We each have our own symptoms, as we are each obviously very different individuals, patients, but we are all linked by the common bond of being 1 in 5. I use the word "bond" very proudly now as a matter of a fact, as having this common bond hopefully will allow you to trust me in what I say and write. I have told my doctor many times that, "Unless you've walked a mile in my shoes, people have no idea about what I am going through, or have gone through!" It is for this reason that I say that this special bond we have as 1 in 5 is truly an issue of "trusting" each other. It is for this reason also that you have to trust your own doctors or team of doctors such as I had, and as you might also have. This is why I am HOPING you will allow me to encourage you in what I have to say here on this forum.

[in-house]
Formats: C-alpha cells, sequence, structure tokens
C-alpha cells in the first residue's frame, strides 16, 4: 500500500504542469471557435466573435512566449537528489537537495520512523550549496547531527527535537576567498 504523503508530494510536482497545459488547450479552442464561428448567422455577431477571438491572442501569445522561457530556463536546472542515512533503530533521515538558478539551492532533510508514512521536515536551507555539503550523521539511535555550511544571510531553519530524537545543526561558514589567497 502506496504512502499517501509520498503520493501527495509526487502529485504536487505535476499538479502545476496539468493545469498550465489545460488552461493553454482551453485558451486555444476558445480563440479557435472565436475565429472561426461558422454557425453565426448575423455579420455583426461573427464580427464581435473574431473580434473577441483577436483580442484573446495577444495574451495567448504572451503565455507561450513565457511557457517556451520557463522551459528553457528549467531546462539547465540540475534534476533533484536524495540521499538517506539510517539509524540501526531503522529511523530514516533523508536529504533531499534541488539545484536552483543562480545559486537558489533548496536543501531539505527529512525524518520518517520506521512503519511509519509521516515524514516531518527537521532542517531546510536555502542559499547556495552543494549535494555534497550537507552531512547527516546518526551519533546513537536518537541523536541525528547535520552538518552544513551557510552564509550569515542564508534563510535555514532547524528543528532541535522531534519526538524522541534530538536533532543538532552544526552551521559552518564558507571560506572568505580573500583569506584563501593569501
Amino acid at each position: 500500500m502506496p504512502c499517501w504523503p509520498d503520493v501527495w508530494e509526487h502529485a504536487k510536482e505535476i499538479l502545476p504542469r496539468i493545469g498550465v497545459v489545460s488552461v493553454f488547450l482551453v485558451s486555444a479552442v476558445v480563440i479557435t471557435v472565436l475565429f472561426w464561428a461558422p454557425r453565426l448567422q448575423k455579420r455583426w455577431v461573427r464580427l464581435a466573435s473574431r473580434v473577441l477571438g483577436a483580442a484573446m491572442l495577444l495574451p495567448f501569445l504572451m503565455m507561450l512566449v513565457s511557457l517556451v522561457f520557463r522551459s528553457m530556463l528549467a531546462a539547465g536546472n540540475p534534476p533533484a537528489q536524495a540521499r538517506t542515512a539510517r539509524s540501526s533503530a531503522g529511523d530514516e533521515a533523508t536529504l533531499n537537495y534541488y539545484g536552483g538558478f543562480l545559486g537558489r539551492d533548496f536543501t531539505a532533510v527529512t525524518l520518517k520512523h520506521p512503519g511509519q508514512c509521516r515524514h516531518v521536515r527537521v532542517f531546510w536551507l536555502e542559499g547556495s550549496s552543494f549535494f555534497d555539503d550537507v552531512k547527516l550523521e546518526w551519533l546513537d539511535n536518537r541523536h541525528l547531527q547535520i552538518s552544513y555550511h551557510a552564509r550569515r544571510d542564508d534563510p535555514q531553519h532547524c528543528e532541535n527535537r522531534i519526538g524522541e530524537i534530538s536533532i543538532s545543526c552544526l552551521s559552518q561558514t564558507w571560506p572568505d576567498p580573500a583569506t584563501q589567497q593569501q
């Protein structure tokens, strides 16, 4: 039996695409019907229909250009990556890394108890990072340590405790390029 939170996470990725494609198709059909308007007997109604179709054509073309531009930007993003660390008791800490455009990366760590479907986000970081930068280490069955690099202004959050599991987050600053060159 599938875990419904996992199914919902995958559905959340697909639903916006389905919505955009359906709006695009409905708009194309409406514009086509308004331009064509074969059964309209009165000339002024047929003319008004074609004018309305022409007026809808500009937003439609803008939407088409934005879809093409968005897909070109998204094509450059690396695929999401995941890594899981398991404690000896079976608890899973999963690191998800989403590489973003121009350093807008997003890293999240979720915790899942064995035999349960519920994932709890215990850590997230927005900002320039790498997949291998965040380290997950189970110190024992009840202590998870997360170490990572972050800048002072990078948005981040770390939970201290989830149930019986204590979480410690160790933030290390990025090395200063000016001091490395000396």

Knowing and having someone to talk to, relate to, believe in, confide in and also to trust another who has "been there, seen it, done it" was, and still is very important to me personally. My doctor and myself have a very close working relationship that was and is built on trust. She has the experience that I needed, and thus I trusted her implicitly when I began therapy. She was the only one that was able to keep me going and give me my "HOPE". In the beginning, I had this feeling that I was totally alone in my battle, that I was the only person that had problems such as myself. It sounds unreasonable to think that way now, but at the time, as I said, I was so alone and scared , that in my mind, (my neighbourhood) there was no other person in the whole world that would understand, empathize, relate to me, or be able to understand me and what I was facing and experiencing. In my mind it wasn't possible for another human being to be going through what I was going through. Remember, as I said before, I wasn't "normal" anymore, so nobody would be able to understand or deal with me and what I was going through. Not so in reality, but remember, at that time, that's how I felt. Maybe you do too? Think about it for a minute please. Does it sound familiar, or something you might have thought about to yourself?? Maybe it has crossed your mind, as it did mine, over and over.